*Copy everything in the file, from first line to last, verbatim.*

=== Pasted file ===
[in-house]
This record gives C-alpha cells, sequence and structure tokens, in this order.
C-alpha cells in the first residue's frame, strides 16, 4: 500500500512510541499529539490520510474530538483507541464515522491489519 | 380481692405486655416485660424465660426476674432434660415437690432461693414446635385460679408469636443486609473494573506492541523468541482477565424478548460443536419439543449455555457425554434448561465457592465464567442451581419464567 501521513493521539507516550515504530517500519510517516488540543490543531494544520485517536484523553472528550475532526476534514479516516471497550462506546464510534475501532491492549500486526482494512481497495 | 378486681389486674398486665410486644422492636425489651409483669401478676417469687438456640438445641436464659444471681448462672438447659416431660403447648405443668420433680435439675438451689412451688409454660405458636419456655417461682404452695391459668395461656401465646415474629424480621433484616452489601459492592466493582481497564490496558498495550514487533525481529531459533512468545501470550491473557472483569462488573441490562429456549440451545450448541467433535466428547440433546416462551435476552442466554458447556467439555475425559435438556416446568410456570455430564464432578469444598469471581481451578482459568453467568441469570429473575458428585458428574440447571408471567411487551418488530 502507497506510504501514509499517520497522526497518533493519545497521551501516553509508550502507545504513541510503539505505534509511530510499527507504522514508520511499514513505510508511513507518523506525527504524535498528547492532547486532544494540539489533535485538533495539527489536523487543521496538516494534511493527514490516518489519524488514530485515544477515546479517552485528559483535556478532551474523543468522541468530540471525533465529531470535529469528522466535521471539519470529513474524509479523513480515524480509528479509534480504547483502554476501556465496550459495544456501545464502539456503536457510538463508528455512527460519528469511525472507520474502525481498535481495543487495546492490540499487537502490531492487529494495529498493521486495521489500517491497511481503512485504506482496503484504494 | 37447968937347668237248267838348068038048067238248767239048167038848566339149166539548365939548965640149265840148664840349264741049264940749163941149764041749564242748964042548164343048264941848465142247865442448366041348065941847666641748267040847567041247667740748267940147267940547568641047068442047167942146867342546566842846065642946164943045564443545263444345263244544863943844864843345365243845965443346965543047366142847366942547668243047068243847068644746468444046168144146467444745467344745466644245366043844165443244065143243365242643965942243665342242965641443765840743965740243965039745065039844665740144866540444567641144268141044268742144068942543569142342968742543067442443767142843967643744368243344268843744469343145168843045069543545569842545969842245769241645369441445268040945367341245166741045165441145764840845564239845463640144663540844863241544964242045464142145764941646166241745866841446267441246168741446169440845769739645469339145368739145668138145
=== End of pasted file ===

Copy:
[in-house]
This record gives C-alpha cells, sequence and structure tokens, in this order.
C-alpha cells in the first residue's frame, strides 16, 4: 500500500512510541499529539490520510474530538483507541464515522491489519 | 380481692405486655416485660424465660426476674432434660415437690432461693414446635385460679408469636443486609473494573506492541523468541482477565424478548460443536419439543449455555457425554434448561465457592465464567442451581419464567 501521513493521539507516550515504530517500519510517516488540543490543531494544520485517536484523553472528550475532526476534514479516516471497550462506546464510534475501532491492549500486526482494512481497495 | 378486681389486674398486665410486644422492636425489651409483669401478676417469687438456640438445641436464659444471681448462672438447659416431660403447648405443668420433680435439675438451689412451688409454660405458636419456655417461682404452695391459668395461656401465646415474629424480621433484616452489601459492592466493582481497564490496558498495550514487533525481529531459533512468545501470550491473557472483569462488573441490562429456549440451545450448541467433535466428547440433546416462551435476552442466554458447556467439555475425559435438556416446568410456570455430564464432578469444598469471581481451578482459568453467568441469570429473575458428585458428574440447571408471567411487551418488530 502507497506510504501514509499517520497522526497518533493519545497521551501516553509508550502507545504513541510503539505505534509511530510499527507504522514508520511499514513505510508511513507518523506525527504524535498528547492532547486532544494540539489533535485538533495539527489536523487543521496538516494534511493527514490516518489519524488514530485515544477515546479517552485528559483535556478532551474523543468522541468530540471525533465529531470535529469528522466535521471539519470529513474524509479523513480515524480509528479509534480504547483502554476501556465496550459495544456501545464502539456503536457510538463508528455512527460519528469511525472507520474502525481498535481495543487495546492490540499487537502490531492487529494495529498493521486495521489500517491497511481503512485504506482496503484504494 | 37447968937347668237248267838348068038048067238248767239048167038848566339149166539548365939548965640149265840148664840349264741049264940749163941149764041749564242748964042548164343048264941848465142247865442448366041348065941847666641748267040847567041247667740748267940147267940547568641047068442047167942146867342546566842846065642946164943045564443545263444345263244544863943844864843345365243845965443346965543047366142847366942547668243047068243847068644746468444046168144146467444745467344745466644245366043844165443244065143243365242643965942243665342242965641443765840743965740243965039745065039844665740144866540444567641144268141044268742144068942543569142342968742543067442443767142843967643744368243344268843744469343145168843045069543545569842545969842245769241645369441445268040945367341245166741045165441145764840845564239845463640144663540844863241544964242045464142145764941646166241745866841446267441246168741446169440845769739645469339145368739145668138145